Saturday's parliamentary election in Slovakia is seen as a poll on the current government's reform path, which has been criticized as too radical by some. The opposition is promising to take back some of the changes.
Slovak Premier Mikulas Dzurinda of the conservative Christian and Democratic Union (SDKU) is proud of his reforms, which have led some to dub the country the "Tatra Tiger" after the local Tatra mountain range. He's also convinced that the worst is over in terms of reforms.
Slovakia's capital Bratislava
"We don't need to tighten the belt any further," he said during a campaign rally in the small town of Zvolen. "Because we're already out of the woods and the painful reforms lay behind us, we can now focus on the goal to catch up with the most advanced countries in Europe in the next years."
Dzurinda's announcement that he won't call for further sacrifices has taken the wind out of the sails of many of his critics. His "flat tax" -- a universal tax rate of 19 percent that was meant to attract foreign investors-- has brought his center-right coalition in the limelight. The plan worked: many, especially carmakers such as VW, Peugeot and Kia, have discovered the land between the Danube river and the Tara mountains as a place to do business.
Re-election far from certain
Despite this, Dzurinda's re-election is far from certain, but the 53-year-old does not seem too worried.
"It's like going to the doctor," he said. "If you're really sick and need a shot, you're not very happy. But your brain tells you that you have to endure it and that it's in your own interest."
Dzurinda's challenger, Robert Fico, sees things differently. The candidate of the left-wing Smer (Direction) party and clear opinion poll leader propagates a "third way" for his country. About 30 percent of voters seem ready to back the 41-year-old's campaign to bring "order, justice and a decent life" to Slovakia.
Demanding too much?
Fico claims that the tax and labor market reforms as well as changes to the country's pension and health systems have demanded too much from the people. He also says that rather than the reforms, Slovakia's highly skilled workforce and low wages are responsible for an economic growth rate of about 7 percent.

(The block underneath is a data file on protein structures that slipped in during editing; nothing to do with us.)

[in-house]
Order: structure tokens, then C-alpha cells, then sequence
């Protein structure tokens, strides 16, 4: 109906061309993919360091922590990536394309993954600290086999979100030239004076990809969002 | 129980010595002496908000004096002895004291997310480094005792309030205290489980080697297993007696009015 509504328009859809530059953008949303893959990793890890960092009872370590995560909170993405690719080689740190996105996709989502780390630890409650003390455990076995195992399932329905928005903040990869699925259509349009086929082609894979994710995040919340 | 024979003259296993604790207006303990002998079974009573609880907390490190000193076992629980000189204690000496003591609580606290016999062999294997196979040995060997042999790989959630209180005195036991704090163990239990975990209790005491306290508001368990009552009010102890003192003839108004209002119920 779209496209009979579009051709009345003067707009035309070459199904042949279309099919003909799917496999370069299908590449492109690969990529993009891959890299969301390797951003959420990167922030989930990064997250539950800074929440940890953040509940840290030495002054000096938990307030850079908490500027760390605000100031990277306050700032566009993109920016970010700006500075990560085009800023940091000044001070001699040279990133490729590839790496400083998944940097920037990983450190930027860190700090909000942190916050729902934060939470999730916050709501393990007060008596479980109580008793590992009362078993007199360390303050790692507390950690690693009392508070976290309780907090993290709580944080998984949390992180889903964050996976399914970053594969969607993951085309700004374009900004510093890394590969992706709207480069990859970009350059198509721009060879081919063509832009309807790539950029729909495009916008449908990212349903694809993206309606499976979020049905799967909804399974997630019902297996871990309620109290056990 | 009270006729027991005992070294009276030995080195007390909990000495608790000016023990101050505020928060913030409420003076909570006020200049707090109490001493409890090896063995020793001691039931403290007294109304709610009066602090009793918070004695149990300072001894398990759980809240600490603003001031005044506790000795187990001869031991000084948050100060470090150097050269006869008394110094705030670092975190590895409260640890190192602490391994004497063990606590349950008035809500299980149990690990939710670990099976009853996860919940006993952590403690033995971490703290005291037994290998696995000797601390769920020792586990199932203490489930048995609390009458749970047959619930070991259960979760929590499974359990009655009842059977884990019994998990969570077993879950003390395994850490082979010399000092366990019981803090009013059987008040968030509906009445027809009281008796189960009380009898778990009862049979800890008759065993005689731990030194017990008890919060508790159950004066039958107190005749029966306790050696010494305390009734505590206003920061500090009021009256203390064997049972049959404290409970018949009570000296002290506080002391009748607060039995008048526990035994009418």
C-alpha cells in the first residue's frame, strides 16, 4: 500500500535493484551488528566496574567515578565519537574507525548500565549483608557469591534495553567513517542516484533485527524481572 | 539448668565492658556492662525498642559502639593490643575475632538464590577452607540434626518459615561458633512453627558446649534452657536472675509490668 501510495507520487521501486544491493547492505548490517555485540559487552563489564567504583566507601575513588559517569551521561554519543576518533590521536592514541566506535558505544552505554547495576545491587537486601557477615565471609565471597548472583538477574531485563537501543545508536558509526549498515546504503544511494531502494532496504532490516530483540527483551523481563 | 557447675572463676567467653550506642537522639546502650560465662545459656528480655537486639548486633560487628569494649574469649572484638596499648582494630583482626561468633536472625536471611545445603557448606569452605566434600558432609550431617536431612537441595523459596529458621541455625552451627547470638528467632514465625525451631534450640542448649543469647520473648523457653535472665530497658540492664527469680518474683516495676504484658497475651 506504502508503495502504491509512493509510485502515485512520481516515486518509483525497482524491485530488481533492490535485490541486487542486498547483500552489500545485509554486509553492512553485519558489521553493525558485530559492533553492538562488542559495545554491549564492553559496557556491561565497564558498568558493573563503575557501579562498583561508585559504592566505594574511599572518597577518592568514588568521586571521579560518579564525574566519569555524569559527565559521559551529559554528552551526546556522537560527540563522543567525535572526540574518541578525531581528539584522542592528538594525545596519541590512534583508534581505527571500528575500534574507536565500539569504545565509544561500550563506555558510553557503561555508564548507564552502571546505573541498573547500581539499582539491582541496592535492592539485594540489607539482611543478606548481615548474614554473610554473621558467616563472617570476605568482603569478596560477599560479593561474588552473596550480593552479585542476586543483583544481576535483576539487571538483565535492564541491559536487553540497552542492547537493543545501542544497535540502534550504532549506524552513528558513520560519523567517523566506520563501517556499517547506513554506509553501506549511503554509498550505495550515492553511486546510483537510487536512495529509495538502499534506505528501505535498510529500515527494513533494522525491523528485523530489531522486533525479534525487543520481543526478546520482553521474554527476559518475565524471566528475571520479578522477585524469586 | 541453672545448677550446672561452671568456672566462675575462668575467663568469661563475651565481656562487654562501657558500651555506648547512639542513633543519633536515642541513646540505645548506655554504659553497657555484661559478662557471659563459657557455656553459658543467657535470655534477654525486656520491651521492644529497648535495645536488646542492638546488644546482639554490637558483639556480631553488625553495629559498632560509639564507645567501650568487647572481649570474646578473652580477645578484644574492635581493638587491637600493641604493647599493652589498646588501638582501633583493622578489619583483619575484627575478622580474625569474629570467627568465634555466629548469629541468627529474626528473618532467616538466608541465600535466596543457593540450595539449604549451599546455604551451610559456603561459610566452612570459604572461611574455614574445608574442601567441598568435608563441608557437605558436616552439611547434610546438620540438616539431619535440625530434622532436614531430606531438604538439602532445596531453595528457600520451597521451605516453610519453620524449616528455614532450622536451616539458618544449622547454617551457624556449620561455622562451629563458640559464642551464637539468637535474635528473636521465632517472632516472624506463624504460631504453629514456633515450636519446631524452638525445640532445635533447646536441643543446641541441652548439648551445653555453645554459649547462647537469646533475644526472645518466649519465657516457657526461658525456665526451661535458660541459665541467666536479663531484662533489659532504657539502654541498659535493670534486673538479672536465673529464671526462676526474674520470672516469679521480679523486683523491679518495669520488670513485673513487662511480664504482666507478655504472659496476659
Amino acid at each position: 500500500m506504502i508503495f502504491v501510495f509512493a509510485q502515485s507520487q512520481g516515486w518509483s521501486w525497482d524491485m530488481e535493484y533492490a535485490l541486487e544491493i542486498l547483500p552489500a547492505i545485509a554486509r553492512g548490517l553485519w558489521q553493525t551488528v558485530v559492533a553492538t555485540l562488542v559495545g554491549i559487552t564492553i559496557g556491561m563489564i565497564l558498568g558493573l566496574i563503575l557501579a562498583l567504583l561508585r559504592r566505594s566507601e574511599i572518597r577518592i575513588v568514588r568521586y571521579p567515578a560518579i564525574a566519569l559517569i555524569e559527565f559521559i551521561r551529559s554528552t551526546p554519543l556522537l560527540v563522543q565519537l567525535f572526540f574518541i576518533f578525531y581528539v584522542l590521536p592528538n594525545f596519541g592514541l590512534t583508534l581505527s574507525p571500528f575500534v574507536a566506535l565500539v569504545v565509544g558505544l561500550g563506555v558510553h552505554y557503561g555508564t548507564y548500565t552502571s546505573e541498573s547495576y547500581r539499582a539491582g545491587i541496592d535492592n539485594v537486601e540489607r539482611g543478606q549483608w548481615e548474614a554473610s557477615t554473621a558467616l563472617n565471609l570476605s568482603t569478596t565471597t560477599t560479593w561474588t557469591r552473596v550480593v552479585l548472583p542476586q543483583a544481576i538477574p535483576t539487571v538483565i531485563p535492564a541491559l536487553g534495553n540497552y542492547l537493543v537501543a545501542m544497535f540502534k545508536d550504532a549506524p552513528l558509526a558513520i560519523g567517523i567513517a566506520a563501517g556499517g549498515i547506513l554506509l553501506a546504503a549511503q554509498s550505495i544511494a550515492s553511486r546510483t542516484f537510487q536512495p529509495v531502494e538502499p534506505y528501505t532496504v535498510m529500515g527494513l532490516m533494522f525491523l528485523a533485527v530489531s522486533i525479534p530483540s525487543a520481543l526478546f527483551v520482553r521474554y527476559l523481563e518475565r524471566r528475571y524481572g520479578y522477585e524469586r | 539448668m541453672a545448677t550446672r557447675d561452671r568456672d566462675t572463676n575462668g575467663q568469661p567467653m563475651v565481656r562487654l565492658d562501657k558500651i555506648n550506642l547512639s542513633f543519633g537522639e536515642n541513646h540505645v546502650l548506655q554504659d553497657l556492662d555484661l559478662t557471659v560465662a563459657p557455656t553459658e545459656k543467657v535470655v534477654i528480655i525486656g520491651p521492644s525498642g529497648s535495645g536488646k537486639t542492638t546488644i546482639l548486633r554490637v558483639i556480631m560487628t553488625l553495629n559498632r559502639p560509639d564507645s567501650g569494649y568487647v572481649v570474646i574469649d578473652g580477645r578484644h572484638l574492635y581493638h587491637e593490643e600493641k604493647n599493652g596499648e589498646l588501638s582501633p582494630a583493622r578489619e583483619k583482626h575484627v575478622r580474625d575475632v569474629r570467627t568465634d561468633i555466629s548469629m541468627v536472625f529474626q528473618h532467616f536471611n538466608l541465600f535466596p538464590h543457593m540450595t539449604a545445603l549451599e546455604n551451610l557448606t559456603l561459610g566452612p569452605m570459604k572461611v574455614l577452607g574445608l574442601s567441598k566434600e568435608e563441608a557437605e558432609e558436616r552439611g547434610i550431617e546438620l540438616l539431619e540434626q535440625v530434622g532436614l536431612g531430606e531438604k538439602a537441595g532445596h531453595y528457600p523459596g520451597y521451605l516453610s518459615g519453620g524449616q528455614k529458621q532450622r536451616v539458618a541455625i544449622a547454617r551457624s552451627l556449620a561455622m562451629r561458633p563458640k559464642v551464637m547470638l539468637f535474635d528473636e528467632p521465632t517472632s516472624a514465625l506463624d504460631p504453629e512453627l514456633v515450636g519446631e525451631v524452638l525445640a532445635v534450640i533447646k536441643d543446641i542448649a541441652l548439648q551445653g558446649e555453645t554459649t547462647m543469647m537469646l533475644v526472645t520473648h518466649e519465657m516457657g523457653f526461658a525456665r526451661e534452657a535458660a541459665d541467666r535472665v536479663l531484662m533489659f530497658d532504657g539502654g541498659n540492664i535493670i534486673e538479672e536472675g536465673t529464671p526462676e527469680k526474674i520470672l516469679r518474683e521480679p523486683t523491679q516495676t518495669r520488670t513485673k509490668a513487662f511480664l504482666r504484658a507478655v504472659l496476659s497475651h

He has promised to revise the tax reform and adjust it to the needs of poorer sections of the population. And while Fico accuses his rivals of illegal campaign financing, it is also unclear who is backing his efforts.
"He tries to push through truly populist policies and only gives vague answers to questions about his party's platform," said Miroslav Kusy, a political scientist.
A need for compromise
"Let's join the EU, but not with bare bottoms," read this 2002 election campaign poster from Fico's Smer party
Unlike four years ago, when EU membership was the hot topic, domestic politics have dominated this campaign. Another focus has been preventing former Premier Vladimir Meciar, who isolated his country during the first five years of independence, from returning to office.
"Neither he nor his party pose a threat today," said Rastislav Toth, a political scientist. Only about 10 percent of voters are expected to back Meciar and his Movement for a Democratic Slovakia (HZDS).
But Meciar's party is flexible enough to join a future government coalition -- something that's required of most parties as a coalition of several political forces is highly likely. Moderating between reform backers and those who oppose them will be the most difficult task, accordinng to experts. Even Smer advisors are convinced that the reforms were necessary. They just say that some of them have to be softened."Slovak society is in its majority not against reforms," said Olga Gyarfasova, a pollster. "Generally speaking, there's no interest in starting over -- as if to say that the worst is over and we don't want to revisit the beginning."